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I see that KDFs should be used in systems that rely on PSKs, but what practical benefit does it provide?

For instance, suppose the system relies on a shared secret for AES encryption and decryption. If the en/decryption uses a key derived from a KDF, an attacker could still sniff the key and decrypt the file. Yes, the key could be regenerated using the secret, but for the purpose of en/decryption, it would remain fixed unless compromise is detected.

So, under what scenarios does KDF increase protection? Is it just to increase the entropy of the key so that it'd be harder to crack?

Thanks

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An important principle in cryptography is "key separation" which holds that one should "use distinct keys for distinct algorithms and distinct modes of operation". Violating key separation often opens up avenues of attacks that may break confidentiality, integrity, or even recover the key.

You can use a KDF to derive cryptographically independent keys from a single "master key", and then use those keys in different algorithms and/or modes, thus respecting key separation.

The paper "On the importance of the key separation principle for different modes of operation" (Gligoroski et al) provides the definition of key separation that I used above, and a description of some attacks that are possibly when key separation is violated.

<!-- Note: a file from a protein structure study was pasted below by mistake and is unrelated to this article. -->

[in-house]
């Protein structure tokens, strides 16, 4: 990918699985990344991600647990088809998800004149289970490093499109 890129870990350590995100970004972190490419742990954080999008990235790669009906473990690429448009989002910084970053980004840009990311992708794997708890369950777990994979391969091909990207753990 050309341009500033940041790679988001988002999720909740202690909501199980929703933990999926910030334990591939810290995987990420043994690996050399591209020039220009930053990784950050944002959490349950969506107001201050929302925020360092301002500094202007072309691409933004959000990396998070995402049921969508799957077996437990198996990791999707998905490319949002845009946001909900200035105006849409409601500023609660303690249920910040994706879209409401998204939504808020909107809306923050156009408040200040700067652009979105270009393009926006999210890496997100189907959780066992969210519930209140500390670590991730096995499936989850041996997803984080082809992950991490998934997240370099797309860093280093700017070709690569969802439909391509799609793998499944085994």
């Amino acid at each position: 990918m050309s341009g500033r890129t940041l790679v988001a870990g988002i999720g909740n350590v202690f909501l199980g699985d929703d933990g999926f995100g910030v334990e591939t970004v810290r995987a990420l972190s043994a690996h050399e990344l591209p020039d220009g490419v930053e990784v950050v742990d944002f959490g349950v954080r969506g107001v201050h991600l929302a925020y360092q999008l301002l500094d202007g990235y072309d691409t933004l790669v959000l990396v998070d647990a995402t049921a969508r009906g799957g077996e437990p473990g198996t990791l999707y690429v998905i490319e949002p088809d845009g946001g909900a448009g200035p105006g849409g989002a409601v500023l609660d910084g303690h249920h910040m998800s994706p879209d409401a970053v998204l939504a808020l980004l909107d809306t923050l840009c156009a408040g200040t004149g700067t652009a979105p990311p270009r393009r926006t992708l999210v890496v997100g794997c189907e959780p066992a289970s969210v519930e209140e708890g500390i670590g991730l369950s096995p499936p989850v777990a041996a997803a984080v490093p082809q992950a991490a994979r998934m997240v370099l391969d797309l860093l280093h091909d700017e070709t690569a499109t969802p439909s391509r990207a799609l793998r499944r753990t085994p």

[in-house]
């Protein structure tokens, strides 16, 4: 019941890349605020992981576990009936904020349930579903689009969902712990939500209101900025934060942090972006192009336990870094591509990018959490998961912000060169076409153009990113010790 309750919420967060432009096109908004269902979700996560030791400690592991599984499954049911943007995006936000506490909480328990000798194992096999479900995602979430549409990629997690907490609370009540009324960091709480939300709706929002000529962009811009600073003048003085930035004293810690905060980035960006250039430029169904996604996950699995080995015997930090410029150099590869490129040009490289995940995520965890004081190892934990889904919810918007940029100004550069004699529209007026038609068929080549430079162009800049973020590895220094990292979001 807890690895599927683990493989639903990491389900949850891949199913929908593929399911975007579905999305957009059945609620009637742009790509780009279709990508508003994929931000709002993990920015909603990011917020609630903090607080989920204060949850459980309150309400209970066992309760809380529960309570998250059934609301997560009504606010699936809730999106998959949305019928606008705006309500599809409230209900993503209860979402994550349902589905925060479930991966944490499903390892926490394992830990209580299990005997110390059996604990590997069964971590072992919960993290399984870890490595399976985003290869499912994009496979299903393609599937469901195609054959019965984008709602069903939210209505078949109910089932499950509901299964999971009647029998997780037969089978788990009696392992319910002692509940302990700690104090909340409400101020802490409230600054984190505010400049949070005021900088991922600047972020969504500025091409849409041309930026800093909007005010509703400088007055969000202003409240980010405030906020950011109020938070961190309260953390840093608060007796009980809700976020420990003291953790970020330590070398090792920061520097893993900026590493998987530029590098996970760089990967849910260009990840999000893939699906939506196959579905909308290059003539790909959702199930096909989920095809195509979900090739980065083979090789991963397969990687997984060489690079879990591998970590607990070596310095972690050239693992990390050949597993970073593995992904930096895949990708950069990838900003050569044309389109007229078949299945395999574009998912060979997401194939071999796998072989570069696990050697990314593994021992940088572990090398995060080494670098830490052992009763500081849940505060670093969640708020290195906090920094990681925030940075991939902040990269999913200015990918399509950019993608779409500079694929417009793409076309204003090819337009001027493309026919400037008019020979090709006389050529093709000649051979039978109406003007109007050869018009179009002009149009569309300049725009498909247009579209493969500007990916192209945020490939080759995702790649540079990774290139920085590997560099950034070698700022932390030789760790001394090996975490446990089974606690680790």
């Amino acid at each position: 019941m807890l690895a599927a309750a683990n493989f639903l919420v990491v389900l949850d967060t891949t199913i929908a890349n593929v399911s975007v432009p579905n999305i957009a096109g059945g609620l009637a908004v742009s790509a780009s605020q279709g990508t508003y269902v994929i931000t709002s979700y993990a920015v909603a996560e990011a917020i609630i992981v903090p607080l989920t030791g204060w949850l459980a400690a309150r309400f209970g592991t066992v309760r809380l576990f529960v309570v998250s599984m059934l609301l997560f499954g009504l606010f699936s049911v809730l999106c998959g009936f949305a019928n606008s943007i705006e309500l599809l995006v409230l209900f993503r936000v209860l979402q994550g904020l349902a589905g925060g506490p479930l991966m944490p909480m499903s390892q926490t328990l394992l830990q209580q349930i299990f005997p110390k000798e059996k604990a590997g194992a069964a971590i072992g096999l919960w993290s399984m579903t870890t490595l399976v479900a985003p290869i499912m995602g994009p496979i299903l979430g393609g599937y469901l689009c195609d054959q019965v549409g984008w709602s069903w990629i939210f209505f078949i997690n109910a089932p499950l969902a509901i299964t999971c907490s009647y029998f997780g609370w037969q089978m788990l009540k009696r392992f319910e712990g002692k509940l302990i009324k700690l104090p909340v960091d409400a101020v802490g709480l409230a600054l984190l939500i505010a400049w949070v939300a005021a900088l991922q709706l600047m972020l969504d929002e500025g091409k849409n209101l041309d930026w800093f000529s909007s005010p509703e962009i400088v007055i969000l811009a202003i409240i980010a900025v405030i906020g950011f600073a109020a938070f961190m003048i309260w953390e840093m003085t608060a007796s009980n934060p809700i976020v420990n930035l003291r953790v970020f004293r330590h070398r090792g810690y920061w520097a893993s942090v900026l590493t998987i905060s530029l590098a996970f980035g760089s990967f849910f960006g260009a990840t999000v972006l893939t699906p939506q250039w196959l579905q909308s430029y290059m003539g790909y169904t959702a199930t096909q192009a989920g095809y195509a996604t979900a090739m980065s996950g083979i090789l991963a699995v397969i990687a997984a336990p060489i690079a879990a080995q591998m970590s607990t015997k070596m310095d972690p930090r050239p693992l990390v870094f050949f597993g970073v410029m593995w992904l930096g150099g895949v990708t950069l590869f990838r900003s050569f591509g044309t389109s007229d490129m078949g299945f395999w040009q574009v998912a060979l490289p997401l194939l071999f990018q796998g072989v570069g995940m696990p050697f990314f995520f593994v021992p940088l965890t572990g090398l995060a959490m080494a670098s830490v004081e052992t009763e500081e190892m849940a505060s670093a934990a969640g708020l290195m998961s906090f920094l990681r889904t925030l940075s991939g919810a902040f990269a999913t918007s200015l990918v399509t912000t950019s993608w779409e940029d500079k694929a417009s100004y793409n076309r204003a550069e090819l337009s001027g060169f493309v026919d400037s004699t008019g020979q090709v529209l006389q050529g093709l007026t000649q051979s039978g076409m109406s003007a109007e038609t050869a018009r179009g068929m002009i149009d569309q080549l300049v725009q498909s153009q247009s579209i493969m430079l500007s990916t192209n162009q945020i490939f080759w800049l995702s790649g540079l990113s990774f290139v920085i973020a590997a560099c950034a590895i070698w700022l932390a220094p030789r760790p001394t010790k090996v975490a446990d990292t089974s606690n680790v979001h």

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  • $\begingroup$ Why not just generate random keys instead of deriving from a single "master key"? Is there any benefit to using a master key? $\endgroup$ – Shruggie Mar 8 at 3:51
  • $\begingroup$ The benefit of a "master key" is that there are less keys to manage. In a DH key exchange two parties agree on a limited amount of shared secret key material (the "master key" in this context) and the parties use a KDF to produce many distinct keys for separate purposes (such as key confirmation, data encryption, message authentication). In PSK or password-based file encryption you can derive separate MAC and encryption keys from a single password. When authenticated key agreement is not possible, a KDF can derive daily/working keys from a long-term shared secret to limit the secret's exposure $\endgroup$ – Trevor Davel Apr 16 at 15:33

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